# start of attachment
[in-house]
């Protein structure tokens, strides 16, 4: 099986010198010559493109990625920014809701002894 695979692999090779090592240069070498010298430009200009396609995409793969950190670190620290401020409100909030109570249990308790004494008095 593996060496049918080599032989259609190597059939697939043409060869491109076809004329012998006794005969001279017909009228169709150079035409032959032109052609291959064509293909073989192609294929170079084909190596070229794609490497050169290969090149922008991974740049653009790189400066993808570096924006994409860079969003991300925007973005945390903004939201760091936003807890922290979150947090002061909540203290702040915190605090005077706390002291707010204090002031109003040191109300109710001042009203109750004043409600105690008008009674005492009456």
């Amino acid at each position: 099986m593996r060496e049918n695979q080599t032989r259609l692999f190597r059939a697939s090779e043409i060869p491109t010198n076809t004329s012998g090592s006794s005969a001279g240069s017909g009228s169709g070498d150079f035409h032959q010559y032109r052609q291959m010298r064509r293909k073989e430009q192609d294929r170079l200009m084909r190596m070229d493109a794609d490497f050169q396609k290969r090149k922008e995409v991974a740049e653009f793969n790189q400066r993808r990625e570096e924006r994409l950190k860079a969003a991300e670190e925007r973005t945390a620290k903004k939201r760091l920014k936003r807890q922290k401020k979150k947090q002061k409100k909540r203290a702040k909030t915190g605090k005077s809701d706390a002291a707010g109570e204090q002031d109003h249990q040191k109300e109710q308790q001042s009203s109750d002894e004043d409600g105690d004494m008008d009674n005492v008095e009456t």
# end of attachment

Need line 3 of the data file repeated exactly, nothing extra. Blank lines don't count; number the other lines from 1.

């Amino acid at each position: 099986m593996r060496e049918n695979q080599t032989r259609l692999f190597r059939a697939s090779e043409i060869p491109t010198n076809t004329s012998g090592s006794s005969a001279g240069s017909g009228s169709g070498d150079f035409h032959q010559y032109r052609q291959m010298r064509r293909k073989e430009q192609d294929r170079l200009m084909r190596m070229d493109a794609d490497f050169q396609k290969r090149k922008e995409v991974a740049e653009f793969n790189q400066r993808r990625e570096e924006r994409l950190k860079a969003a991300e670190e925007r973005t945390a620290k903004k939201r760091l920014k936003r807890q922290k401020k979150k947090q002061k409100k909540r203290a702040k909030t915190g605090k005077s809701d706390a002291a707010g109570e204090q002031d109003h249990q040191k109300e109710q308790q001042s009203s109750d002894e004043d409600g105690d004494m008008d009674n005492v008095e009456t």